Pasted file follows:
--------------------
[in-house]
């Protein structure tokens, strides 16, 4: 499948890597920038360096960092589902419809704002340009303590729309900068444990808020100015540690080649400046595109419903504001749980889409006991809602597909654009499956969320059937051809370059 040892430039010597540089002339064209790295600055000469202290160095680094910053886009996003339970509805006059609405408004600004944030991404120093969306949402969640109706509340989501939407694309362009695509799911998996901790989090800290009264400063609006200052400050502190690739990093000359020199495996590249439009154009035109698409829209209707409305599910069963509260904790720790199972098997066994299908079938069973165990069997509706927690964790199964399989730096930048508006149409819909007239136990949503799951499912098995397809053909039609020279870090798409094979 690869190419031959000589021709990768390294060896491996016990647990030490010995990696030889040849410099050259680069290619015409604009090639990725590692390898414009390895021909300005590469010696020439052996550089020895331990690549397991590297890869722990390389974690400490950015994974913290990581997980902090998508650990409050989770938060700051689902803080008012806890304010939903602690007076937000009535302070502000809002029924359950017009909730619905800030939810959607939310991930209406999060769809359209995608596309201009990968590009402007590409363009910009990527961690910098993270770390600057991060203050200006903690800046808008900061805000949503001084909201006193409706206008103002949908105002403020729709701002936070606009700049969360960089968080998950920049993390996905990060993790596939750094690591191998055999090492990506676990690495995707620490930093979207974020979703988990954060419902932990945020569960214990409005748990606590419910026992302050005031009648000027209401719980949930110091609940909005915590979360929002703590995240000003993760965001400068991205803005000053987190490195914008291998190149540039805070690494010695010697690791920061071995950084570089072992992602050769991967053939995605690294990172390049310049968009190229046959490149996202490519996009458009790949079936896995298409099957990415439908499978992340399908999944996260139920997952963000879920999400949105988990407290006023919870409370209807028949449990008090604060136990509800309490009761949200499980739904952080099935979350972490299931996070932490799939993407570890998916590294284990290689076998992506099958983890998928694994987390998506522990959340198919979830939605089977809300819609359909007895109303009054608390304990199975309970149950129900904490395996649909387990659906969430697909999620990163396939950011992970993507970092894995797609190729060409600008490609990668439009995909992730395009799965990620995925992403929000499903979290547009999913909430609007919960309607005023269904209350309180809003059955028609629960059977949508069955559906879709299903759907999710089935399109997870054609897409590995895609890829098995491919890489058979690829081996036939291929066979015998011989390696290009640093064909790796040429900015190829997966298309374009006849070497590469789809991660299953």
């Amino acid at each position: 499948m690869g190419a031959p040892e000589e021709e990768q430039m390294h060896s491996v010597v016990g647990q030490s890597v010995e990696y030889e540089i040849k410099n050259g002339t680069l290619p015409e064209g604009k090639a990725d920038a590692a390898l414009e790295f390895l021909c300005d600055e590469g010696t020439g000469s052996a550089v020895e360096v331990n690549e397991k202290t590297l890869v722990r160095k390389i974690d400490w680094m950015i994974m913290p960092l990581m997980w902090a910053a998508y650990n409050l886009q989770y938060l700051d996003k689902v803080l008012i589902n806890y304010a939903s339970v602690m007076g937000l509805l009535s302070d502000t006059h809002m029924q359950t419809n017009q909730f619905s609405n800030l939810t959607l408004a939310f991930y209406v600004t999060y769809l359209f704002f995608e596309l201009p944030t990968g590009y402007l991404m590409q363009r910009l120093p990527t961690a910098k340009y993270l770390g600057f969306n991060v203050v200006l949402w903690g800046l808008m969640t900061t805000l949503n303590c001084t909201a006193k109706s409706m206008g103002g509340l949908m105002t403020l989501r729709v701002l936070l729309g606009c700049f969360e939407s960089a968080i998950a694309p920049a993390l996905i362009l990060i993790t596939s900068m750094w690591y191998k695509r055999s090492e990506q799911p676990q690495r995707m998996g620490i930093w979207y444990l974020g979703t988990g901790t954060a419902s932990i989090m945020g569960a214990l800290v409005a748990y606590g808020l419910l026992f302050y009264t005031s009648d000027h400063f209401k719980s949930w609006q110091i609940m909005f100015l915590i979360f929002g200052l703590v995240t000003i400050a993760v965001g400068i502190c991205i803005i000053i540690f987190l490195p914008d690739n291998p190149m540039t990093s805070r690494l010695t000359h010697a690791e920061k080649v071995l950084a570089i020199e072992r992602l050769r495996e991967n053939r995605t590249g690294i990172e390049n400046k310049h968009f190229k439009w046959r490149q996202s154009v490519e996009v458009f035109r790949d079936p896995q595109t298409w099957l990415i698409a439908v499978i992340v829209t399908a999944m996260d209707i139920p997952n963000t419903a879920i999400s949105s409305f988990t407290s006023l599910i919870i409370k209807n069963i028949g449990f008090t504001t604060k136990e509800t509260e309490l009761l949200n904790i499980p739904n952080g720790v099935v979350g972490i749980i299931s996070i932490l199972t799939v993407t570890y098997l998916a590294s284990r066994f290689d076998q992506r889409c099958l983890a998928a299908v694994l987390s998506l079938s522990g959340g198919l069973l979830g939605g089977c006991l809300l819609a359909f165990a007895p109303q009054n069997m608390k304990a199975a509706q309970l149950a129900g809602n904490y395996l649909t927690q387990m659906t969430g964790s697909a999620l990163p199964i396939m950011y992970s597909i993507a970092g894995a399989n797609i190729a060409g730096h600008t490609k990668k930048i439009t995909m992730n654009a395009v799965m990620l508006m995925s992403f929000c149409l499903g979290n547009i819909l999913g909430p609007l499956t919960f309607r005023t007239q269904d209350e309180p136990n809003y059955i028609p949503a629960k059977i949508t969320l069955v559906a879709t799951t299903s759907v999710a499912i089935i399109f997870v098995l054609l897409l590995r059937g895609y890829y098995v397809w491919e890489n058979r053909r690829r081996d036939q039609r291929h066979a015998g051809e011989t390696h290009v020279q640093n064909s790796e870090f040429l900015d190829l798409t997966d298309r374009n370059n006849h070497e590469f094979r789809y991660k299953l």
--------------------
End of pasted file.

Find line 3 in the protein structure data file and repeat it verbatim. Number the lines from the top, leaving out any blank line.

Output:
């Amino acid at each position: 499948m690869g190419a031959p040892e000589e021709e990768q430039m390294h060896s491996v010597v016990g647990q030490s890597v010995e990696y030889e540089i040849k410099n050259g002339t680069l290619p015409e064209g604009k090639a990725d920038a590692a390898l414009e790295f390895l021909c300005d600055e590469g010696t020439g000469s052996a550089v020895e360096v331990n690549e397991k202290t590297l890869v722990r160095k390389i974690d400490w680094m950015i994974m913290p960092l990581m997980w902090a910053a998508y650990n409050l886009q989770y938060l700051d996003k689902v803080l008012i589902n806890y304010a939903s339970v602690m007076g937000l509805l009535s302070d502000t006059h809002m029924q359950t419809n017009q909730f619905s609405n800030l939810t959607l408004a939310f991930y209406v600004t999060y769809l359209f704002f995608e596309l201009p944030t990968g590009y402007l991404m590409q363009r910009l120093p990527t961690a910098k340009y993270l770390g600057f969306n991060v203050v200006l949402w903690g800046l808008m969640t900061t805000l949503n303590c001084t909201a006193k109706s409706m206008g103002g509340l949908m105002t403020l989501r729709v701002l936070l729309g606009c700049f969360e939407s960089a968080i998950a694309p920049a993390l996905i362009l990060i993790t596939s900068m750094w690591y191998k695509r055999s090492e990506q799911p676990q690495r995707m998996g620490i930093w979207y444990l974020g979703t988990g901790t954060a419902s932990i989090m945020g569960a214990l800290v409005a748990y606590g808020l419910l026992f302050y009264t005031s009648d000027h400063f209401k719980s949930w609006q110091i609940m909005f100015l915590i979360f929002g200052l703590v995240t000003i400050a993760v965001g400068i502190c991205i803005i000053i540690f987190l490195p914008d690739n291998p190149m540039t990093s805070r690494l010695t000359h010697a690791e920061k080649v071995l950084a570089i020199e072992r992602l050769r495996e991967n053939r995605t590249g690294i990172e390049n400046k310049h968009f190229k439009w046959r490149q996202s154009v490519e996009v458009f035109r790949d079936p896995q595109t298409w099957l990415i698409a439908v499978i992340v829209t399908a999944m996260d209707i139920p997952n963000t419903a879920i999400s949105s409305f988990t407290s006023l599910i919870i409370k209807n069963i028949g449990f008090t504001t604060k136990e509800t509260e309490l009761l949200n904790i499980p739904n952080g720790v099935v979350g972490i749980i299931s996070i932490l199972t799939v993407t570890y098997l998916a590294s284990r066994f290689d076998q992506r889409c099958l983890a998928a299908v694994l987390s998506l079938s522990g959340g198919l069973l979830g939605g089977c006991l809300l819609a359909f165990a007895p109303q009054n069997m608390k304990a199975a509706q309970l149950a129900g809602n904490y395996l649909t927690q387990m659906t969430g964790s697909a999620l990163p199964i396939m950011y992970s597909i993507a970092g894995a399989n797609i190729a060409g730096h600008t490609k990668k930048i439009t995909m992730n654009a395009v799965m990620l508006m995925s992403f929000c149409l499903g979290n547009i819909l999913g909430p609007l499956t919960f309607r005023t007239q269904d209350e309180p136990n809003y059955i028609p949503a629960k059977i949508t969320l069955v559906a879709t799951t299903s759907v999710a499912i089935i399109f997870v098995l054609l897409l590995r059937g895609y890829y098995v397809w491919e890489n058979r053909r690829r081996d036939q039609r291929h066979a015998g051809e011989t390696h290009v020279q640093n064909s790796e870090f040429l900015d190829l798409t997966d298309r374009n370059n006849h070497e590469f094979r789809y991660k299953l």